In 1987, Congress declared March as National Women’s History Month in order to call attention to the many contributions of women in society. Each week this March, we’re highlighting the lives of some of these great women in blog posts by some by of our notable employees who talk about women who inspired them. This week, Savannah Dearden, MA, spotlights Jennifer Doudna for her innovative work in developing CRISPR-mediated genome editing.
Once in a while, a scientific breakthrough captures the public's imagination, and when that happens, the scientist at the heart of that discovery is often celebrated all over the world. That's the case with Jennifer Doudna, and her revolutionary work on CRISPR Cas-9, which is that rare bio-molecular technique that has broken through into mainstream media and popular culture. CRISPR-Cas9 has stirred excitement and captured the imagination of the scientific community and general public alike. It even co-starred in a recent film alongside the likes of Dwayne “The Rock” Johnson in the movie “Rampage.”
The world is rightfully excited about CRISPR. This groundbreaking technique not only enables scientists to add or remove genetic material with much greater precision but also much faster and cheaper than any previous method. Moreover, it works efficiently in virtually all cell types and organisms tested. This not only enables molecular biologists to do more complex genetic experiments but also provides a pathway towards true synthetic biology by design.
Before she became one of the inventors of CRISPR gene editing techniques, Doudna was born and raised in Hawaii. She studied biochemistry at Pomona College then went on to earn a Ph.D. in Biological Chemistry and Molecular Pharmacology from Harvard Medical School. Early in her scientific career, she researched the structure and function of enzymatic RNA molecules, also called ribozymes. Notably, while working at Yale, her research group was able to crystallize ribozyme molecules for the first time. This enabled the three-dimensional structure of the enzyme to be characterized and compared to other catalytic proteins. She made her CRISPR discoveries while working at UC Berkeley researching the Streptococcus bacterial “CRISPR” immune system. This system works with guide RNA molecules and an auxiliary protein, called Cas9, to cut up specific regions of viral DNA. With her collaborator Emmanuelle Charpentier from the Max Planck Institute in Germany, Doudna helped show that specific guide RNAs could be “fed” into the system to purposefully target regions of DNA, enabling targeted gene deletion or editing.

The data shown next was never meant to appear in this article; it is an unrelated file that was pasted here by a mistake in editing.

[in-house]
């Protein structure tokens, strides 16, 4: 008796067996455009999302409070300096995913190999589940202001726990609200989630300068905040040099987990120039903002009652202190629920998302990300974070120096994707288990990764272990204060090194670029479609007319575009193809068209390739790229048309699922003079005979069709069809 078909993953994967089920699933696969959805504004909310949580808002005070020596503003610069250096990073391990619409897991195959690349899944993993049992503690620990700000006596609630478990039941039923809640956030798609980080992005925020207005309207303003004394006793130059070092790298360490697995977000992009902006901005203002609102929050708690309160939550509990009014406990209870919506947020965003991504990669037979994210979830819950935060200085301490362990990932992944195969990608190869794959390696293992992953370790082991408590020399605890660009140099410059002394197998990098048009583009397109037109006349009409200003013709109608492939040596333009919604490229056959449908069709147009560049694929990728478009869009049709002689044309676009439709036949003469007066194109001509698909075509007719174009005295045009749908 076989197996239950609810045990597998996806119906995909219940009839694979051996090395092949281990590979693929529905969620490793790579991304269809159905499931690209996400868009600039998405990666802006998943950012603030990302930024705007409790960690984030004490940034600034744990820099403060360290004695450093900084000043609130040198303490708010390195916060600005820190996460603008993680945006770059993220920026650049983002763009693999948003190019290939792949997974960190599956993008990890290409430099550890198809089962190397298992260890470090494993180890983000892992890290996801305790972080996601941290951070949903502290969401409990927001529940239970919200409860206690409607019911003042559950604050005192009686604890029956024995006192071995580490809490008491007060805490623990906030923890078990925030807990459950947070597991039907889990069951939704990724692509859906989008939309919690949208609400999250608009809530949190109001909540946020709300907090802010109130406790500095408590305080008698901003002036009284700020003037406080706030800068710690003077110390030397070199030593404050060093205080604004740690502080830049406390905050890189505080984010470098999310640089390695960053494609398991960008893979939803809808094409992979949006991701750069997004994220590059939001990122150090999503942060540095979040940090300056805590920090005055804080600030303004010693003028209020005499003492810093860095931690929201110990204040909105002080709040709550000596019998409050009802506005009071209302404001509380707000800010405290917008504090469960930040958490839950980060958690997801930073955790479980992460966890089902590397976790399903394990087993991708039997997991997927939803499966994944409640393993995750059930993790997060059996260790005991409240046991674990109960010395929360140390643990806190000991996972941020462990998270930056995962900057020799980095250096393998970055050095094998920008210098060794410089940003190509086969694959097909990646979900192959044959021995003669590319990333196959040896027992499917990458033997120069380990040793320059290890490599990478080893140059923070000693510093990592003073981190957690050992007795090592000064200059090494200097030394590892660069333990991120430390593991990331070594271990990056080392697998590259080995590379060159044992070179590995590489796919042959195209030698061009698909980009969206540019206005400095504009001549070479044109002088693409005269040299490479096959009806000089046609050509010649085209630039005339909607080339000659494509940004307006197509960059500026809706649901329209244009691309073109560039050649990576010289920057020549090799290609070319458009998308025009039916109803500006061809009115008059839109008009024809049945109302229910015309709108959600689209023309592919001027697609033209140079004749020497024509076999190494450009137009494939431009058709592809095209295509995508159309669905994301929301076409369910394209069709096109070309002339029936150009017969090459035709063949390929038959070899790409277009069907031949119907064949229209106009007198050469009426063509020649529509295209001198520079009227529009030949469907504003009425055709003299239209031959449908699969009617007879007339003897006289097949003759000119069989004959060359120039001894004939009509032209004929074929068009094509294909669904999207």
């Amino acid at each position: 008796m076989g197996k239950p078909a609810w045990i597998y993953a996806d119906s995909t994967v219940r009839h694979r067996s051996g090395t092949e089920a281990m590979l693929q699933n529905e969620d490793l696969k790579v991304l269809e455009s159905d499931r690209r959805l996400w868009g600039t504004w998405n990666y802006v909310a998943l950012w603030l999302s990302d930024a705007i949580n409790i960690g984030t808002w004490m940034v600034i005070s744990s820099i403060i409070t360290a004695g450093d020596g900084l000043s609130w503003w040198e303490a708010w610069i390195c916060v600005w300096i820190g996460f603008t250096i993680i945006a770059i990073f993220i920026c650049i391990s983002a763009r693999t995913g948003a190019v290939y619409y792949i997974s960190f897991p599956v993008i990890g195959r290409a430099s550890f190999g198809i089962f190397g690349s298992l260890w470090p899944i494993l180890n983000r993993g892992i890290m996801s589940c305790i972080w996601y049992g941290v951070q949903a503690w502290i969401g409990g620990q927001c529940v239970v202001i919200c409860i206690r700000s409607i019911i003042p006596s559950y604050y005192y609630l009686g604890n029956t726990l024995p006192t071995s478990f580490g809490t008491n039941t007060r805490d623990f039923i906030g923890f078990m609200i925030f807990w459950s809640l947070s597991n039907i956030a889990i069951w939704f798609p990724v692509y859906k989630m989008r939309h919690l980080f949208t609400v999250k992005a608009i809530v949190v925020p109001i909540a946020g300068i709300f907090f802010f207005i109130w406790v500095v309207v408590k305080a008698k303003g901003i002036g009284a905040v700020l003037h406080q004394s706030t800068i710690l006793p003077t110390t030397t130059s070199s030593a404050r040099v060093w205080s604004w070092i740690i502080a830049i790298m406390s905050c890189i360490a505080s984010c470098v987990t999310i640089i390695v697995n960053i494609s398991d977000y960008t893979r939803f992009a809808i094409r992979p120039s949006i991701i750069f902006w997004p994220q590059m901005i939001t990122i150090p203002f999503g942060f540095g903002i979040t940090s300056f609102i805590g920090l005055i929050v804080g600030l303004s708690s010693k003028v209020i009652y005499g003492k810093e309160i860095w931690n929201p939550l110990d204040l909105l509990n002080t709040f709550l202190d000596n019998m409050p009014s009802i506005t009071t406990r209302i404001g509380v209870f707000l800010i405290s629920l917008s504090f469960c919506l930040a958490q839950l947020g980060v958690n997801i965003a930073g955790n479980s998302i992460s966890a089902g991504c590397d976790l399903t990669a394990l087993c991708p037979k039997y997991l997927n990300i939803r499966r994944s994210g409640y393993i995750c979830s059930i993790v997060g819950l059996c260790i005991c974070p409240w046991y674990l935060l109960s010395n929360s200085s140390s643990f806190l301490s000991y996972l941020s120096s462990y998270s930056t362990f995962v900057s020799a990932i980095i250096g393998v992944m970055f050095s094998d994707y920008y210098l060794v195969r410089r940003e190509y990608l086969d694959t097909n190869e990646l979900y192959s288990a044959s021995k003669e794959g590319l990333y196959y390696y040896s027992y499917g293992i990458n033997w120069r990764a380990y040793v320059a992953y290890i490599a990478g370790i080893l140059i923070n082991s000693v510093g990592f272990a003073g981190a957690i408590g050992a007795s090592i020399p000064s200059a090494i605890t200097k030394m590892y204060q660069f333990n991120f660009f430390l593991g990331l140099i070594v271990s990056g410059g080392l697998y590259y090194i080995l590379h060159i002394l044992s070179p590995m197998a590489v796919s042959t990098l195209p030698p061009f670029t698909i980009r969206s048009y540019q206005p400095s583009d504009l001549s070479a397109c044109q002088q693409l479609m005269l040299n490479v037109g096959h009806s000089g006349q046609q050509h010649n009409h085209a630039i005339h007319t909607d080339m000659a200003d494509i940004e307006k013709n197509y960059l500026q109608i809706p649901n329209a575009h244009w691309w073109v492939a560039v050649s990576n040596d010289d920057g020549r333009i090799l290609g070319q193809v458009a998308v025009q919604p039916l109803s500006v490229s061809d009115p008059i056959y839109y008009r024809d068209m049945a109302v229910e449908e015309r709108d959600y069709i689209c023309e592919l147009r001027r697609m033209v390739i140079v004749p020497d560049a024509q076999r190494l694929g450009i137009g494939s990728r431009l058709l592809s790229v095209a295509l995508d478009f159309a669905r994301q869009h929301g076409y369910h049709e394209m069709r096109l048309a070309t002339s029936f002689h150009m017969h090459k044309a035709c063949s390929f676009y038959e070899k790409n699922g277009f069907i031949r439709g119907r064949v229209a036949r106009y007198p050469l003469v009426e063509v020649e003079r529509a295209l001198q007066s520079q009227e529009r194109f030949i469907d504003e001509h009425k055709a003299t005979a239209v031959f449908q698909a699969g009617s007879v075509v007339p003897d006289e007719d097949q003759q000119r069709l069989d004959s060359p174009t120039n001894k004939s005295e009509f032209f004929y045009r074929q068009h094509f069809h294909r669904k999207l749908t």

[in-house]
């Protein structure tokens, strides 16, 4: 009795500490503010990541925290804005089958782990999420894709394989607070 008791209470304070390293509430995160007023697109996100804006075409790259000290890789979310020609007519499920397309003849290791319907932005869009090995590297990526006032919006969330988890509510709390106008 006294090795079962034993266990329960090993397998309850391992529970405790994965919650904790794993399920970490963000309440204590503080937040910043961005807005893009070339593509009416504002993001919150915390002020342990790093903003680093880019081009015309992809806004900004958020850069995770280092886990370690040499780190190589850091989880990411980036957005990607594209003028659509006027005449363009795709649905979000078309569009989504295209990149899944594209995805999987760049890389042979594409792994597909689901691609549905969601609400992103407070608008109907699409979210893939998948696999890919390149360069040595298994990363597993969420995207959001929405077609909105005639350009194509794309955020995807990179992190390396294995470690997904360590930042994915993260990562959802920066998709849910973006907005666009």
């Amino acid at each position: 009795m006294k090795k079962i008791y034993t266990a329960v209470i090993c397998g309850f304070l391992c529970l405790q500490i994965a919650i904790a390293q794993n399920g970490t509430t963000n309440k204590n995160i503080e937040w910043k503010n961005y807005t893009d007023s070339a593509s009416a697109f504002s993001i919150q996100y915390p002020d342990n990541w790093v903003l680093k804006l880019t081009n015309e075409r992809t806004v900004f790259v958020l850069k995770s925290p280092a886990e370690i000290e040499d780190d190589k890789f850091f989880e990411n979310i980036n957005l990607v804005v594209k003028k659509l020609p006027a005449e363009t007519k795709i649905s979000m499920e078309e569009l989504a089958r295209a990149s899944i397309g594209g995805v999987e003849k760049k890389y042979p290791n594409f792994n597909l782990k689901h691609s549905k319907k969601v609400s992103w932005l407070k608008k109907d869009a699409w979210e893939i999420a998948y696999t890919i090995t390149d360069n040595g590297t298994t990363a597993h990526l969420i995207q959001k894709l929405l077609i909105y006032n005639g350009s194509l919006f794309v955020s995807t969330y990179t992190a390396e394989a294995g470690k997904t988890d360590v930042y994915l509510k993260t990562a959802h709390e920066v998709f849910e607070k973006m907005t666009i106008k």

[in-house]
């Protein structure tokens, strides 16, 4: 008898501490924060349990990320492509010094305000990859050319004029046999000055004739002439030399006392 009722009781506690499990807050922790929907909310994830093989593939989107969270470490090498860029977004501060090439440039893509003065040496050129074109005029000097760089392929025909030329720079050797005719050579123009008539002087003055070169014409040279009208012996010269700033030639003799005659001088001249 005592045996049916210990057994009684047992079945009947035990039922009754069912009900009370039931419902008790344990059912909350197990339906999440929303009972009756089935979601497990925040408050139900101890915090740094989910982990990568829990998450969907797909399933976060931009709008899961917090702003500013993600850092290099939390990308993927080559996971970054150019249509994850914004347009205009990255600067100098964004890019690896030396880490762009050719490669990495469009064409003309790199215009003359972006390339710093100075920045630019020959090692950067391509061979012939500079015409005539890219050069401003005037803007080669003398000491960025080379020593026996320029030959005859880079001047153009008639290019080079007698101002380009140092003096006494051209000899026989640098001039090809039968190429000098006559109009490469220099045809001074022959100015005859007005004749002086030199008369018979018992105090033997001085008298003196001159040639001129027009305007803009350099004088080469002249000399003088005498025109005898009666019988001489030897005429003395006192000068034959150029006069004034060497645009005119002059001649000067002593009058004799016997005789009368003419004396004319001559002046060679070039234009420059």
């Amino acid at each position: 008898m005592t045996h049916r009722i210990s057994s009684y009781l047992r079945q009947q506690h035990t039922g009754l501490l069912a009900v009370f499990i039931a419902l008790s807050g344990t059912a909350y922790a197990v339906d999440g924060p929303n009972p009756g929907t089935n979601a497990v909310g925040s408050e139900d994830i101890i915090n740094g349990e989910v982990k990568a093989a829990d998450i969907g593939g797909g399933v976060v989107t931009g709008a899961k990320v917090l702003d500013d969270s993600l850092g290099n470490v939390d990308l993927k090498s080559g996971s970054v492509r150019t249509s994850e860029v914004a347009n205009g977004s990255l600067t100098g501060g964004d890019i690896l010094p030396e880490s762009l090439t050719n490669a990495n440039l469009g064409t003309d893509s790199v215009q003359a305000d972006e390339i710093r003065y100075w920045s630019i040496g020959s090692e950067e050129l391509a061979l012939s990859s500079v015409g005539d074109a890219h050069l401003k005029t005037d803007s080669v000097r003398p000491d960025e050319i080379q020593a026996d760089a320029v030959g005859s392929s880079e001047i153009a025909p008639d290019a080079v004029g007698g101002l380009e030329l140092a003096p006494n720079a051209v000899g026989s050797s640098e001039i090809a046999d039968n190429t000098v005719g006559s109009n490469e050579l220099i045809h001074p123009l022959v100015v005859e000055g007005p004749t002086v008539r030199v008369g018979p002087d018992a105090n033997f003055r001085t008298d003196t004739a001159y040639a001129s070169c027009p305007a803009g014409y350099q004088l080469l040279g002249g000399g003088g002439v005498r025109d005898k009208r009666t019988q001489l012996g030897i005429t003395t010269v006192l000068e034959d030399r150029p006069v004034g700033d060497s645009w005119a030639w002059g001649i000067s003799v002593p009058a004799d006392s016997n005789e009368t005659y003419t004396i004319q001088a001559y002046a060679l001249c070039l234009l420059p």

CRISPR has already been used by scientists across the world to edit the genomes of everything from seeds to human embryos. Much of this research involves using this technology to create more drought and disease resistant crops. In fact, it is already being applied to edit the genes of the food we eat. A CRISPR-edited non-browning mushroom recently passed through USDA inspection and will likely be found on store shelves soon. Doudna and her collaborator, Emmanuelle Charpentier, even founded a company called Caribou Biosciences to put CRISPR to use in the ag/seed trait sector.
I had the opportunity to listen to Jennifer Doudna, one of the lead scientists in the development of this revolutionary gene-editing technique, at the University of California - Santa Barbara with several Apeel Sciences coworkers not too long ago. She stood in front of a sold-out auditorium of students, scientists, and community members, casually chatting about her monumental scientific discoveries. While her body of work is extraordinary, what impressed me most about her is her humility and relatability. She conveys true respect and awe for the biochemical machinery she discovered and characterized. Moreover, she is very aware and outspoken about the potential social and moral implications of her discoveries. With the ability to so easily and purposefully change the genome of an organism, including a human, she emphasized the critical importance of this ethical discussion keeping pace with the technology.